Calgary, AB,

CPS investigating virtual kidnappings targeting international students

The Calgary Police Service is warning international students studying in Calgary about an elaborate virtual kidnapping scam targeting students and their families.

The Service has seen two confirmed cases of this scam, which has been previously reported in British Columbia, since the beginning of May. Due to the nature of the scam and the significant number of police resources that become involved in responding to a kidnapping incident, CPS would like to make Calgarians aware of this.

On Sunday, May 5, 2018, a family living in China, who had a son studying abroad in Calgary, contacted their local police agency to report a ransom request they received through their son’s social media account. The ransom request alleged that the family’s son was being held against his will in Calgary and threatened that he would be harmed if they did not provide an undisclosed amount of ransom money.

Chinese authorities contacted CPS, through the Chinese Consulate and RCMP, with this information and an investigation was initiated. Detectives were able to quickly track down the family’s son who had also been contacted by the scammers and had been convinced to hide out at a Calgary hotel.

As with other similar virtual kidnapping cases in other jurisdictions, the offenders used sophisticated fraud techniques to pose as law enforcement officials and threaten the victim with arrest or deportation to gain compliance. Offenders directed the victim to get rid of all communication devices and credit cards, which could be traced, making it impossible for family members to reach them. At the same time, scammers were contacting the victim’s family to make ransom demands.

CPS has been in touch with the city’s post-secondary institutions, including campus security at the University of Calgary.

“The Calgary Police Service takes virtual kidnappings extremely seriously,” says Acting Duty Inspector Jeff Bell of the CPS Real Time Operations Centre. “Despite the potential financial loss suffered by the victim, there is a significant amount of police resources from multiple different agencies that goes into each one of these files to ensure the victims are safe.”

Scammers are known to send videos of the kidnapping victim appearing under duress to their family members in an effort to provide more legitimacy to the ransom demand. These videos are often edited from videos that the scammers have taken while posing as government officials.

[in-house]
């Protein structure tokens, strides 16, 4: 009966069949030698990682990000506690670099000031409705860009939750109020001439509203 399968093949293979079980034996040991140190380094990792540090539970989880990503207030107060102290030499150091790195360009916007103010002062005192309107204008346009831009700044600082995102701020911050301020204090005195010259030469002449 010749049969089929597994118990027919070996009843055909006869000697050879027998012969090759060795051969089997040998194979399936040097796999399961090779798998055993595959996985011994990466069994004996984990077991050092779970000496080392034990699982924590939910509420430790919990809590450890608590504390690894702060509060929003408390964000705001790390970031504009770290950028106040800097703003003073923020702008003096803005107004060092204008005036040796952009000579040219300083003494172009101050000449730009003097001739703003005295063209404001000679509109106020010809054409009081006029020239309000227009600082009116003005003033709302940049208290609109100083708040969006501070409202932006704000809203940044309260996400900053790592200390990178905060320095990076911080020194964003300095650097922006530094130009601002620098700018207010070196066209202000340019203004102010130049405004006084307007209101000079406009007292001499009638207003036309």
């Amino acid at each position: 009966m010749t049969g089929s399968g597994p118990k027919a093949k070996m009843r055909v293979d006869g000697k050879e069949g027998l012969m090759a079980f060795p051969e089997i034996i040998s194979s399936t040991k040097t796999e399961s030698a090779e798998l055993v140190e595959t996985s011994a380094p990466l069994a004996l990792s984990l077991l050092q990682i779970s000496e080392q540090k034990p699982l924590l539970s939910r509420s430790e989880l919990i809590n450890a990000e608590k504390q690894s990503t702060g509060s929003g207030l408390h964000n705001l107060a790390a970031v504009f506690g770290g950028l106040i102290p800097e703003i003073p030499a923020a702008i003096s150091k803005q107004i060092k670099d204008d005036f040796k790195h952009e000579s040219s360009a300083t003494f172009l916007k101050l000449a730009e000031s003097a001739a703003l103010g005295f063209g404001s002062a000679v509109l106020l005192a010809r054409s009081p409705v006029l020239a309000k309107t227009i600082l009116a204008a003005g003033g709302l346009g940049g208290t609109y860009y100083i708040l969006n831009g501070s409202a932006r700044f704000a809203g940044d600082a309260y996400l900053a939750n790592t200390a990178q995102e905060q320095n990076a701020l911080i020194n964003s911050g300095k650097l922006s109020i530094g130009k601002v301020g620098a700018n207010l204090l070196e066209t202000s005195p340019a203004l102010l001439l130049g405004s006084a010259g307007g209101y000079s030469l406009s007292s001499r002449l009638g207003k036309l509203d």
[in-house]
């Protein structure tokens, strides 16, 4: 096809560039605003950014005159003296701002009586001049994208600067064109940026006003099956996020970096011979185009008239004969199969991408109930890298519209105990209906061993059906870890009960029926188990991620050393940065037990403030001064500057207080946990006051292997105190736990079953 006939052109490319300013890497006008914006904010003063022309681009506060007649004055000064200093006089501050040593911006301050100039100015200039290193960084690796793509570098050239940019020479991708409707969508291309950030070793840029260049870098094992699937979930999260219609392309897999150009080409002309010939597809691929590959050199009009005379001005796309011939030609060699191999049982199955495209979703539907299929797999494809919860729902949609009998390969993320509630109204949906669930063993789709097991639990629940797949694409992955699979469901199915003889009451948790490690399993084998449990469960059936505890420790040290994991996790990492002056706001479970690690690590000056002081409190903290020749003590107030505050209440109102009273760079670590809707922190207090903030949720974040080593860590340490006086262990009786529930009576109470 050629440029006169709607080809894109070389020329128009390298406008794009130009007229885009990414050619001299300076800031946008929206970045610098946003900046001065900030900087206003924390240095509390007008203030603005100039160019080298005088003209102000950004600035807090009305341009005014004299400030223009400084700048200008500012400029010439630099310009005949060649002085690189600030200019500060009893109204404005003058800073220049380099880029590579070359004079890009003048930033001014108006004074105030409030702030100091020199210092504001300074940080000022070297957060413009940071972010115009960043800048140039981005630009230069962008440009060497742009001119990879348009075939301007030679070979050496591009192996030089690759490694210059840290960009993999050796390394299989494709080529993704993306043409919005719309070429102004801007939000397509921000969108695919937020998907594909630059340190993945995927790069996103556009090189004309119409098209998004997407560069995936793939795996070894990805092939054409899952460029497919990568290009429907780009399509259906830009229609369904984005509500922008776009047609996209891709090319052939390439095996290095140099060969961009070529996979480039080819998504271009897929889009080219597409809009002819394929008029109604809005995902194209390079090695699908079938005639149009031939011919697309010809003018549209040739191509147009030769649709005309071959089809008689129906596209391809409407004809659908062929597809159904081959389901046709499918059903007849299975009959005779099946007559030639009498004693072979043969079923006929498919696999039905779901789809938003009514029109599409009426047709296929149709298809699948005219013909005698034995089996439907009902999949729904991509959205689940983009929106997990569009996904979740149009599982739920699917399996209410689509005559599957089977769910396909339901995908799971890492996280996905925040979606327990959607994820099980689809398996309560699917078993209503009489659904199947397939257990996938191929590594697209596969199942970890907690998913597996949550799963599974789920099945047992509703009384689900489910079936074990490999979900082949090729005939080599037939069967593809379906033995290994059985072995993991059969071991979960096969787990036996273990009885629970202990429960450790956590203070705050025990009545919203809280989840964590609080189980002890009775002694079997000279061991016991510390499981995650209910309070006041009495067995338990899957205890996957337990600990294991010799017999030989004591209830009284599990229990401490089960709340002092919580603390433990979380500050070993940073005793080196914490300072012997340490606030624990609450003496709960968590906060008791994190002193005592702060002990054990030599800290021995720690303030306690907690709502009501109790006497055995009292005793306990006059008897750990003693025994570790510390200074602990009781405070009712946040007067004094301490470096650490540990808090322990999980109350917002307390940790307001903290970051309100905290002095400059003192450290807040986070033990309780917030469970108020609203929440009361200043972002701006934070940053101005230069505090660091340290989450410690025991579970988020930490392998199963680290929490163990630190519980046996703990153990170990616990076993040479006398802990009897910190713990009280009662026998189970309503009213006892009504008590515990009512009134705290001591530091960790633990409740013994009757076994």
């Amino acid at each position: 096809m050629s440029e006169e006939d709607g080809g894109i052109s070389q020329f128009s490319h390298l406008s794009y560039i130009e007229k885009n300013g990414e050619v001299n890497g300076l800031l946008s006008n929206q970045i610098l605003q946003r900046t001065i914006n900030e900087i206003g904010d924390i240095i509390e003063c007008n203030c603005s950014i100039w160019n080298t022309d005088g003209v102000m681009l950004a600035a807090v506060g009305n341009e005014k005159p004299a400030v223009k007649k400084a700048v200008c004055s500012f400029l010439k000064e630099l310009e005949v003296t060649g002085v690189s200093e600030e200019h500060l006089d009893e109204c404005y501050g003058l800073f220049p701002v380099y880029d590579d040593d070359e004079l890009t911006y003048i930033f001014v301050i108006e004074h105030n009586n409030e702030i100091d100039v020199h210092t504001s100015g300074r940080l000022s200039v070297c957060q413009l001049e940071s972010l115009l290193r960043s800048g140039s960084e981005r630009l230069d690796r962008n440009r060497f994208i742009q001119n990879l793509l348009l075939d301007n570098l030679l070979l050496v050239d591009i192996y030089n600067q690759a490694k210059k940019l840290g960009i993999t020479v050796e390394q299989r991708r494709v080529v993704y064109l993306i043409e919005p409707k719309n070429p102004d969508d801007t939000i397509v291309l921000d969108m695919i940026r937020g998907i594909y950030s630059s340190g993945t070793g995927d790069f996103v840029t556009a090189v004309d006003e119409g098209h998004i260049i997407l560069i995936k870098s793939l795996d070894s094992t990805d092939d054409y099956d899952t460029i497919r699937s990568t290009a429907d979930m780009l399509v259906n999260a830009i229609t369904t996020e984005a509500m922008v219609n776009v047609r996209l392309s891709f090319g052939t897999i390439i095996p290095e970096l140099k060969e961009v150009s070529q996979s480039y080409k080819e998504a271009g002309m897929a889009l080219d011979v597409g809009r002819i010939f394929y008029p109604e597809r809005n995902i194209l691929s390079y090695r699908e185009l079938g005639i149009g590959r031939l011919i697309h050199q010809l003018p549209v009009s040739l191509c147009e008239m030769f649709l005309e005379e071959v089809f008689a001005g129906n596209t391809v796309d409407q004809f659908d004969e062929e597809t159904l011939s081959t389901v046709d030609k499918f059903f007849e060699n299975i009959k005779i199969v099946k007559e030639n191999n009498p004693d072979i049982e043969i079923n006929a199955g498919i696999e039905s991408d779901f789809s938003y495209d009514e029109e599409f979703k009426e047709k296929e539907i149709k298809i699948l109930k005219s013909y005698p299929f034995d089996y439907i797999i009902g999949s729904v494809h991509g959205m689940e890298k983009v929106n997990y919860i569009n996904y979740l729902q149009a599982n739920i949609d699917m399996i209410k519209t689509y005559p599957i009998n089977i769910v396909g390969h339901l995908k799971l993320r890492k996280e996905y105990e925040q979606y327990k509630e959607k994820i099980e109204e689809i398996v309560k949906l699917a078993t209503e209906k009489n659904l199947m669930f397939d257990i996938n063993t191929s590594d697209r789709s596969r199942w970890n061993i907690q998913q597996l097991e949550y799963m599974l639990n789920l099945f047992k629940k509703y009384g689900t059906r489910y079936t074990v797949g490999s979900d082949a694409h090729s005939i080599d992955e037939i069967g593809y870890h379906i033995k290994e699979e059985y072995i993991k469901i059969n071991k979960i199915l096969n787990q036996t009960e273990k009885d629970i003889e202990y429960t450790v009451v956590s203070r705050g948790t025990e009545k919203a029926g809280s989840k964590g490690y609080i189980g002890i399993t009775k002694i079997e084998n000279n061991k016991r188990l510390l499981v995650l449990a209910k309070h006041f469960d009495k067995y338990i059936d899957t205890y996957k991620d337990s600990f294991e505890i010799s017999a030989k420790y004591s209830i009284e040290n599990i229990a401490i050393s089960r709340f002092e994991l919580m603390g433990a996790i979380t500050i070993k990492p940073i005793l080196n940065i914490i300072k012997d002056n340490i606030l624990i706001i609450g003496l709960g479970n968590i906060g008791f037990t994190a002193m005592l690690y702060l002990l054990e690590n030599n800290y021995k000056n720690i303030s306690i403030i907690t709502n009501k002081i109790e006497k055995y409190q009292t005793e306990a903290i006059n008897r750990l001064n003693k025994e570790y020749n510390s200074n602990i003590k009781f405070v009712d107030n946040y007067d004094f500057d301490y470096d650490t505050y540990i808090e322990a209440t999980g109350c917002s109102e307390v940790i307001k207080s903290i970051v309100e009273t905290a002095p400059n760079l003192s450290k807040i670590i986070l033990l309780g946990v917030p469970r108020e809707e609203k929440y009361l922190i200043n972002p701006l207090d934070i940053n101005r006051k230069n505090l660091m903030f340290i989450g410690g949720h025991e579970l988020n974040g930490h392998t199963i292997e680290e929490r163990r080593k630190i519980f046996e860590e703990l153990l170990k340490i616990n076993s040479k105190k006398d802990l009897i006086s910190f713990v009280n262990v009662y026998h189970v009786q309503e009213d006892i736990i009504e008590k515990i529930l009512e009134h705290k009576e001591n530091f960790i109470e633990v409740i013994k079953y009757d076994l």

Scammers use aggressive techniques when dealing with victims and their families and red flags include:

  • Forcing the victim to stay on the phone for hours at a time and making sure victims don’t tell anyone who they are supposedly speaking with.
  • Spoofing phone numbers to look like they are coming from government, law enforcement or embassy officials.
  • Convincing victims to leave work or school immediately without an explanation, make large cash withdrawals, and pack suitcases and leave their residence immediately.

International students and family and friends of people studying abroad in Calgary should be aware of the above red flags. Tips to prevent being victimized by this scam include:

  • Verifying any requests from the government or other officials directly, by calling a number that you know to be true. Don’t use contact information given to you by a potential scammer. If you are concerned, reach out to police or consulate officials.
  • The government will not force you to stay on the phone or prohibit you from seeking legal advice or contacting your friends and family.
  • Do not feel pressure to respond until you have made sure the communication from your family member or the government is legitimate.
  • If you receive communications that your loved one has been kidnapped, contact your local police immediately. Do not transfer money.

The Calgary Police Service would like to thank the RCMP, University of Calgary and Consulate-General of the People’s Republic of China for their assistance in investigating these incidents.

Case # 18194967